Algal Bloom Surveillance Map


The map is updated regularly during the months of March – November. Please click on map points for the most recent sample results.

**NOTE**While results may indicate no or low risk to human health, the Health Department does not recommend recreational contact with waters with active algal blooms. An algae bloom may be an indication of a water quality issue.


Below is information on bloom investigations for 2017 we would like to feature…


Algal bloom investigation of John. W. Flannagan Reservoir, Dickinson County. Photo taken of
bloom along the dam shore, looking toward the boat ramp. 
From February – March 2017. READ MORE…

Photo Credit: US Army Corp of Engineers  – Huntington District February 2016


Below is information on bloom investigations from 2016 we would like to feature…


Alexandrium monilatum Harmful Algal Bloom – Aerial photography of the bloom looking north
to New Point Comfort (upper right), Mobjack Bay (upper left) and Goodwin Island.
From August – October 2016. READ MORE…

Photo Credit: Wolf Vogelbein, VIMS

 

Woodstock Pond at York River State Park, Microcystin aeruginosa bloom with human health advisory from August – December 2016.


How do I report an Algal Bloom or Fish Kill?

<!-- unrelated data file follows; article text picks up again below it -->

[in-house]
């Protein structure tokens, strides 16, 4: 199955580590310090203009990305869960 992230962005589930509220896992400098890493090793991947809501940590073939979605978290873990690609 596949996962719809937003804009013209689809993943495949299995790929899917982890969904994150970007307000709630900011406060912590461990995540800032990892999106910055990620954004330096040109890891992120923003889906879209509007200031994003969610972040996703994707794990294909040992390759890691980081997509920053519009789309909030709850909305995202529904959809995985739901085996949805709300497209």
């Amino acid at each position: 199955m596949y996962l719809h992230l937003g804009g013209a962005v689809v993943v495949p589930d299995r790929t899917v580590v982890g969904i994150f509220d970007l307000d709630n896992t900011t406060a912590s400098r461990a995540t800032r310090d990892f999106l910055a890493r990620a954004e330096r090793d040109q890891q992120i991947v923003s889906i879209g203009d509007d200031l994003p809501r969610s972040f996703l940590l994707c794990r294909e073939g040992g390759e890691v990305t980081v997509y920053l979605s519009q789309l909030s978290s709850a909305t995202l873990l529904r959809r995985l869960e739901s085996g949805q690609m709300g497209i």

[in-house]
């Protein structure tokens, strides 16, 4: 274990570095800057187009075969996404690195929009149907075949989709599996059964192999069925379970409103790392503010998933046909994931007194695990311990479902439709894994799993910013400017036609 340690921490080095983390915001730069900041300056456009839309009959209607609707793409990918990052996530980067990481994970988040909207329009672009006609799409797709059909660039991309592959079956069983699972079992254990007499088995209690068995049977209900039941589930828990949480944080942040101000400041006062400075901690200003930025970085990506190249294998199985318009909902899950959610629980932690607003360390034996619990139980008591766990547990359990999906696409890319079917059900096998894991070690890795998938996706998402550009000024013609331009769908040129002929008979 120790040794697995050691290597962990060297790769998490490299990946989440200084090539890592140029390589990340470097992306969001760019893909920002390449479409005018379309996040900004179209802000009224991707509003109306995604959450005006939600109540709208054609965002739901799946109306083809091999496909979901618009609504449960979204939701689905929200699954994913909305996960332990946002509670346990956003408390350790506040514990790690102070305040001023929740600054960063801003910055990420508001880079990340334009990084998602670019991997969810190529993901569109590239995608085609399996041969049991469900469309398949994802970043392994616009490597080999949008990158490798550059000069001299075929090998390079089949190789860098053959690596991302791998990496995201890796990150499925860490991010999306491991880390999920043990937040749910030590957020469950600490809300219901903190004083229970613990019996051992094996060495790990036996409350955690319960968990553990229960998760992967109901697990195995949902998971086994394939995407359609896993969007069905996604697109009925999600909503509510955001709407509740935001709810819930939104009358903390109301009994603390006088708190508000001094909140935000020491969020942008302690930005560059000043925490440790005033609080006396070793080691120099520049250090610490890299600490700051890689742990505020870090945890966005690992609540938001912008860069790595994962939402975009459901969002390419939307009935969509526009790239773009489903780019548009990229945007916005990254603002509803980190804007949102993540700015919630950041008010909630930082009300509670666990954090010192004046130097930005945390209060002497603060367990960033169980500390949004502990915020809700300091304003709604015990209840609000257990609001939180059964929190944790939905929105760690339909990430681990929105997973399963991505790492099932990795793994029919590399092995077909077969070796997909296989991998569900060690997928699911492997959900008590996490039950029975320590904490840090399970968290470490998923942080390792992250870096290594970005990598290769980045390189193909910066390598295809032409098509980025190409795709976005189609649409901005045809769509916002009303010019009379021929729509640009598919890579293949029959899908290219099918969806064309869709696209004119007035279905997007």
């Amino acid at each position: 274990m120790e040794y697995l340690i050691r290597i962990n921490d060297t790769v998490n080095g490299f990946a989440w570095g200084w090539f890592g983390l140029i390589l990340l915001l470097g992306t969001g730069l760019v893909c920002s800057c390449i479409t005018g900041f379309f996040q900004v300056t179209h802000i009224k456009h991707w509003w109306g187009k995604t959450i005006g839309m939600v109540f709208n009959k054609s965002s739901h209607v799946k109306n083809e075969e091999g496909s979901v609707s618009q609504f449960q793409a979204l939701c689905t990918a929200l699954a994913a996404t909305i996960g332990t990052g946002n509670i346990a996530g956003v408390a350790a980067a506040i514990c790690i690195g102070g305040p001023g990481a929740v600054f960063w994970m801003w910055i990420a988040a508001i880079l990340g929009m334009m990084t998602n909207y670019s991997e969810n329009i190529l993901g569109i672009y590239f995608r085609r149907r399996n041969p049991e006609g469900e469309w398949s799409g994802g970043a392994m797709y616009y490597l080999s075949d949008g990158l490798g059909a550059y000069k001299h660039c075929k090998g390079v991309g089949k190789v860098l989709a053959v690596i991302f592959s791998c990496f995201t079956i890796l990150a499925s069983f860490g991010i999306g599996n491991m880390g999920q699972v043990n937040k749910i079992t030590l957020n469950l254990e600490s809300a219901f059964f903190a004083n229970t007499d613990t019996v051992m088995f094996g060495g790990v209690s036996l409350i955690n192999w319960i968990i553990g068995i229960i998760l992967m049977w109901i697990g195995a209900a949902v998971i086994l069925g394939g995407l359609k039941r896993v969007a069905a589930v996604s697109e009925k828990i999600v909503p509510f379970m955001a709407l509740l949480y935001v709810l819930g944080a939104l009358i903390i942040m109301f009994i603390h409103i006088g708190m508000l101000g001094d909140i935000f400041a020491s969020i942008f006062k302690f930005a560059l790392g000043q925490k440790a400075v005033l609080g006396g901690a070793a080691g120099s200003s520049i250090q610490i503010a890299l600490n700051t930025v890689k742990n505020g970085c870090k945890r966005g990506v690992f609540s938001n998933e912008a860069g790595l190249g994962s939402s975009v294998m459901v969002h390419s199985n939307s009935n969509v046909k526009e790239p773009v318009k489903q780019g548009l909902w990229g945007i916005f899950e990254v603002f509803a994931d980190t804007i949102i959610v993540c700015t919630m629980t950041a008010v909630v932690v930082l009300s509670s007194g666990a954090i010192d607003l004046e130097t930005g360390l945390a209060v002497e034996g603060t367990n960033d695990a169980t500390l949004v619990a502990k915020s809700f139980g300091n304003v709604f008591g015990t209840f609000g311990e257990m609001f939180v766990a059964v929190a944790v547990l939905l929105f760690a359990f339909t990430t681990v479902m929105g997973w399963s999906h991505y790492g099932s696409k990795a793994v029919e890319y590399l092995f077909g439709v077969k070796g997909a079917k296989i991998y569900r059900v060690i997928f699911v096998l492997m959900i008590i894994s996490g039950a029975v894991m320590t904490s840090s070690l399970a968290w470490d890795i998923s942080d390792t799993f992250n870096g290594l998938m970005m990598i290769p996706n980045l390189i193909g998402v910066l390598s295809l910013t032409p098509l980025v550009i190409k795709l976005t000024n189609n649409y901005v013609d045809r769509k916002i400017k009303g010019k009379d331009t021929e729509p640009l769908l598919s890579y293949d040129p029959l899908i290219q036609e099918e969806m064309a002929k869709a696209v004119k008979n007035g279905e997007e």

If you are concerned that you have been exposed to a harmful algal bloom, please see your doctor or call your local health department. Telling your doctor about contact with water may help him/her treat the illness properly.

*NEW* – Click Here to Report a HAB Online  

Questions about health effects and algal blooms, call: The Virginia Department of Health                                      HAB Hotline: (888) 238-6154
To report discolored water (red, brown, or green) with an odd odor, or dead fish in the water, call: The Department of Environmental Quality:                  (757) 518-2000
To report fish with lesions, call: The Virginia Institute of Marine Science:                         (804) 684-7000

For information on federal policy and guidance, including advisory thresholds for algal toxins in drinking water, please visit the EPA CyanoHAB website and the CDC HAB-Associated Illness website.

CDC